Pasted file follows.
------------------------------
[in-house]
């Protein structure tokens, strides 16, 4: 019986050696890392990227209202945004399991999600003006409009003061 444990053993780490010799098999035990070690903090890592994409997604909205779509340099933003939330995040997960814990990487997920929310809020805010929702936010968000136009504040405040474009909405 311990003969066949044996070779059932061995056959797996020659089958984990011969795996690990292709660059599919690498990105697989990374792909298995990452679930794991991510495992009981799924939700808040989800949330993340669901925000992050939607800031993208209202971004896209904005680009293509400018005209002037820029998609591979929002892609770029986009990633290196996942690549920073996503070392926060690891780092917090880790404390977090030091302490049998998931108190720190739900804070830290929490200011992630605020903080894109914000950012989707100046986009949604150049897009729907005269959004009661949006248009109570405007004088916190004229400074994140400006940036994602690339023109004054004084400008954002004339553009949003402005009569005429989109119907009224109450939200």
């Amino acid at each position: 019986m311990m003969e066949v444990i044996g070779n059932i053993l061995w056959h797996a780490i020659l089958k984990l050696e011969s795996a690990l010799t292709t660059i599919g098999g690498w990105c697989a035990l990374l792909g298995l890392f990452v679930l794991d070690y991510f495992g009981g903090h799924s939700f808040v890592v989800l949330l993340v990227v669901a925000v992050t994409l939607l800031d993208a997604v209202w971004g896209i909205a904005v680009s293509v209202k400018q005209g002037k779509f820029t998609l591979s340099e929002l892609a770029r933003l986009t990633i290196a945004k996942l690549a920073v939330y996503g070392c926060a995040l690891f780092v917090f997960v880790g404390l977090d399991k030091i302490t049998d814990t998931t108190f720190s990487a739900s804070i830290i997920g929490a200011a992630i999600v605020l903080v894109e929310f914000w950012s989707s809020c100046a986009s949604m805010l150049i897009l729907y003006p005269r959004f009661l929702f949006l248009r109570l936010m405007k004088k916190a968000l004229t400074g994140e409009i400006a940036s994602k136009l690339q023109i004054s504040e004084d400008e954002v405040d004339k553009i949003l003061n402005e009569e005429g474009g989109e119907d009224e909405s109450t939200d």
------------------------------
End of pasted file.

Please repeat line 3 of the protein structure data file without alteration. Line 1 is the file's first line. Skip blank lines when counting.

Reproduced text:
């Amino acid at each position: 019986m311990m003969e066949v444990i044996g070779n059932i053993l061995w056959h797996a780490i020659l089958k984990l050696e011969s795996a690990l010799t292709t660059i599919g098999g690498w990105c697989a035990l990374l792909g298995l890392f990452v679930l794991d070690y991510f495992g009981g903090h799924s939700f808040v890592v989800l949330l993340v990227v669901a925000v992050t994409l939607l800031d993208a997604v209202w971004g896209i909205a904005v680009s293509v209202k400018q005209g002037k779509f820029t998609l591979s340099e929002l892609a770029r933003l986009t990633i290196a945004k996942l690549a920073v939330y996503g070392c926060a995040l690891f780092v917090f997960v880790g404390l977090d399991k030091i302490t049998d814990t998931t108190f720190s990487a739900s804070i830290i997920g929490a200011a992630i999600v605020l903080v894109e929310f914000w950012s989707s809020c100046a986009s949604m805010l150049i897009l729907y003006p005269r959004f009661l929702f949006l248009r109570l936010m405007k004088k916190a968000l004229t400074g994140e409009i400006a940036s994602k136009l690339q023109i004054s504040e004084d400008e954002v405040d004339k553009i949003l003061n402005e009569e005429g474009g989109e119907d009224e909405s109450t939200d």